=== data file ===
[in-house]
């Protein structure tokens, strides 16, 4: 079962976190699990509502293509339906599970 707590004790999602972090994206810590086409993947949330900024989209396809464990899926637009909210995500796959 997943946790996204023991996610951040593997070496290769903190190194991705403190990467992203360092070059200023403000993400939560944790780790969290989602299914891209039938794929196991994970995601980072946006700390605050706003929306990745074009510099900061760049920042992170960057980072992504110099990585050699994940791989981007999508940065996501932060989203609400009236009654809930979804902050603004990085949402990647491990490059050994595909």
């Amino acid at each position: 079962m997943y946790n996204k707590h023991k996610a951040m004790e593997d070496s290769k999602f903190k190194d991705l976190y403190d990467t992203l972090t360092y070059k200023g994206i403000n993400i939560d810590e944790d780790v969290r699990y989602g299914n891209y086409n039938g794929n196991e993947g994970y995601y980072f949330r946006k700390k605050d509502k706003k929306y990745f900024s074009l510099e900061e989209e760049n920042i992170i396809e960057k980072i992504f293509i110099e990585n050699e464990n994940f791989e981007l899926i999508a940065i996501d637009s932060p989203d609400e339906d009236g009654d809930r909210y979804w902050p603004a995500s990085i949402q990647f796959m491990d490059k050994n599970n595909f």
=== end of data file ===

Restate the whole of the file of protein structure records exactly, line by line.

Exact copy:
[in-house]
């Protein structure tokens, strides 16, 4: 079962976190699990509502293509339906599970 707590004790999602972090994206810590086409993947949330900024989209396809464990899926637009909210995500796959 997943946790996204023991996610951040593997070496290769903190190194991705403190990467992203360092070059200023403000993400939560944790780790969290989602299914891209039938794929196991994970995601980072946006700390605050706003929306990745074009510099900061760049920042992170960057980072992504110099990585050699994940791989981007999508940065996501932060989203609400009236009654809930979804902050603004990085949402990647491990490059050994595909």
């Amino acid at each position: 079962m997943y946790n996204k707590h023991k996610a951040m004790e593997d070496s290769k999602f903190k190194d991705l976190y403190d990467t992203l972090t360092y070059k200023g994206i403000n993400i939560d810590e944790d780790v969290r699990y989602g299914n891209y086409n039938g794929n196991e993947g994970y995601y980072f949330r946006k700390k605050d509502k706003k929306y990745f900024s074009l510099e900061e989209e760049n920042i992170i396809e960057k980072i992504f293509i110099e990585n050699e464990n994940f791989e981007l899926i999508a940065i996501d637009s932060p989203d609400e339906d009236g009654d809930r909210y979804w902050p603004a995500s990085i949402q990647f796959m491990d490059k050994n599970n595909f």